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Lessons from online learning part of Hoang’s success story

France Hoang

From The Ichabod - Winter 2019

Every stage of France Hoang’s life thus far has a remarkable story or an accolade to go with it.

As a child, an evacuation organized by the United States government pulled Hoang and his family from war-ravaged Vietnam. Grateful for the opportunities that came with an upbringing in the U.S., Hoang was an academic standout, graduating with honors from West Point and Georgetown University Law Center.

After working for all three branches of the U.S. government and being appointed associate White House counsel and special assistant to President George W. Bush, Hoang, mcj ’00, is now a partner at FH+H law firm in Washington, D.C., and a board member of boodleAI, a peer-to-peer fundraising platform that helps nonprofits find donors.

Bridging the gap between West Point and Georgetown and the illustrious career opportunities that followed is a degree in applied studies from Washburn University. A SWAT commander and deputy chief of police at Fort Leavenworth by day, Hoang was a Washburn student by night, pursuing his master of criminal justice in some of the university’s earliest online courses.

At the time, he was pleased with how many lessons from class could be applied instantaneously. Even more important is how many remain with him today.

Repaying a Debt

Hoang knew from his earliest years in the United States what he wanted to accomplish in life, it was just a matter of how his goal would be achieved.

Born in 1973 in Saigon, Vietnam (now Ho Chi Minh City), Hoang’s father was a South Vietnamese Army officer, and his mother a Vietnamese civilian working for the U.S. Naval attaché. The family was informed in the closing days of the Vietnam War they had only hours to get to the airport for an evacuation in 1975 known as Operation Frequent Wind.

Hoang, his parents, sister and grandma were among the 130,000 evacuated in what Hoang calls “a forgotten chapter in U.S. history” as well as “one of the nation’s greatest humanitarian acts.” The Petersons, a host family in Tumwater, Washington, took the Hoangs in, and France came to realize it was through good fortune and American people that led to his rescue from Vietnam.

“I grew up feeling I owed a debt to America, the American people and the American military,” he said. “I felt obligated to repay that debt, and that led me to join the military.”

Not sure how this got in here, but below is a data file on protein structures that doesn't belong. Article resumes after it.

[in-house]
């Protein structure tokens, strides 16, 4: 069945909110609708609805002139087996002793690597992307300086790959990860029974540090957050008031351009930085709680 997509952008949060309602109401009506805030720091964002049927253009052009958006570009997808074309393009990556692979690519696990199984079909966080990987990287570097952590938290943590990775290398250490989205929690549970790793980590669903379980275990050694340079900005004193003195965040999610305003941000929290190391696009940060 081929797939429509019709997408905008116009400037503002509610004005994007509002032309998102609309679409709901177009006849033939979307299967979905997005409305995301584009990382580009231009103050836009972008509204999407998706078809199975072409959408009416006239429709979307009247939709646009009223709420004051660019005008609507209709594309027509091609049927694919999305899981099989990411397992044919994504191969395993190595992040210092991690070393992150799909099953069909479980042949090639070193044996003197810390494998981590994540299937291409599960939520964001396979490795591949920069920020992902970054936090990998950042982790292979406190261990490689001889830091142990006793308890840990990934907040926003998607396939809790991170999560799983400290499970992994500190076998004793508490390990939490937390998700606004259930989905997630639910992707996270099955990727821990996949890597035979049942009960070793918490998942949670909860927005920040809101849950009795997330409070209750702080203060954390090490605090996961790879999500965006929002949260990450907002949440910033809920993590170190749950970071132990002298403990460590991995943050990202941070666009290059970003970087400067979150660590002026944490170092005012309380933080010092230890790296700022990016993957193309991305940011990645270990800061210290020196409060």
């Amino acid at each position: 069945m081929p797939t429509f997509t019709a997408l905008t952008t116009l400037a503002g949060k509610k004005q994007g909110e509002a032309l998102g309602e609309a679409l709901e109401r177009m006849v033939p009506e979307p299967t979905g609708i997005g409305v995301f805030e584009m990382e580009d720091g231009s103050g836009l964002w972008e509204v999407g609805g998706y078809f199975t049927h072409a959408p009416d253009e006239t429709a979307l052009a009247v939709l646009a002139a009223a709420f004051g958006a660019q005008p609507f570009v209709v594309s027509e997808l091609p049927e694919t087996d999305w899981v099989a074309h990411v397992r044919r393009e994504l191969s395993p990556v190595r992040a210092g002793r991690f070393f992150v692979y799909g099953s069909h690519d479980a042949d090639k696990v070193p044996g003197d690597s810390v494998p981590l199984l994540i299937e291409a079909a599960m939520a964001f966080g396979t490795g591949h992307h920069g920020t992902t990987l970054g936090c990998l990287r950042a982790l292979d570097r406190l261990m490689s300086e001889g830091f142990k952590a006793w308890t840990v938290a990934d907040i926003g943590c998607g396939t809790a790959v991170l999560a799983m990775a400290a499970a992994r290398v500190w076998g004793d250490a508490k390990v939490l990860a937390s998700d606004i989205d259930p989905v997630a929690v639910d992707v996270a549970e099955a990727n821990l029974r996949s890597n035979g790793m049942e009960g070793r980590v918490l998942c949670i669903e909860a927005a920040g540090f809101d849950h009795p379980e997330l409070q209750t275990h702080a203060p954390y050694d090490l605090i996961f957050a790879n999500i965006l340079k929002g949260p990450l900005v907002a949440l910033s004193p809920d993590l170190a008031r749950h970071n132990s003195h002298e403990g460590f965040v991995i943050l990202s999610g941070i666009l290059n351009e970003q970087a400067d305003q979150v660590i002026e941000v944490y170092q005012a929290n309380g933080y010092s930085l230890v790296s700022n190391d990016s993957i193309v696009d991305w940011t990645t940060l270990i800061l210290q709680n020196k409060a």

Dialed In to Education

Hoang graduated in the top 1 percent at West Point and summa cum laude from Georgetown Law, where he received his juris doctor. His military deployments include Afghanistan and the former Yugoslavia, and he was stationed at Fort Leavenworth in Kansas when he discovered Washburn as a nearby option to receive his master’s degree.

“The online format made it really convenient for me to pursue education and work at the same time,” Hoang said. “I had a great experience, basically taking classes at night, then I’d go to work and apply the lessons I learned from the night before.”

Former instructor Gerald Bayens, now associate dean of the School of Applied Studies, has kept in touch with Hoang since his graduation and served as his ambassador when he was named a Washburn University Alumni Fellow in 2017.

The degree program "was a hybrid format of face-to-face assignments, email correspondence and finally dial-up internet prior to courses being fully online,” Bayens said. “As a graduate student, (Hoang) had a practical background and offered a lot of information that was beneficial to others.”

The sounds of dial-up internet connection still remind Hoang of his time logging on for courses, but that’s far from the only memory the 45-year-old carries with him from Washburn.

Lasting Impact

By definition, courses in applied studies teach students how to turn education into implementation, and since receiving his master’s degree, Hoang has been a model alumnus for the program.

“The idea of an applied education – not just learning for learning’s sake – is more important than ever,” he said. “In today’s day and age, you can pick up an iPhone and ask Siri or Google for knowledge, and it’ll spit it out. How to apply knowledge for an impactful change – that’s a skill. At Washburn, all the classes took that approach, and I know it developed skills and abilities that I’ve used.”

Hoang now has more than 20 years of national security experience, has served on several boards and supports a number of veteran reintegration causes. He spent time as chief strategy officer of MAG Aerospace, which operates manned and unmanned aircraft systems on five continents, and FH+H was the fastest-growing law firm on the 2013 Inc. 5000 list.

“I’m not surprised at all by any of it,” Bayens said of Hoang’s accomplishments. “He did really good things in D.C. in the Bush administration, and good things with MAG Aerospace. Even now with cybersecurity and infrastructure, he's an absolute go-getter. It's in his DNA. He's always looking to achieve something else.”

The Ichabod magazine spring 2019

The Ichabod tells our story with features on alumni, faculty, staff, students and friends, along with the latest campus news. Read the 2018-19 spring edition online and look for it in mailboxes in May.

View past editions

 

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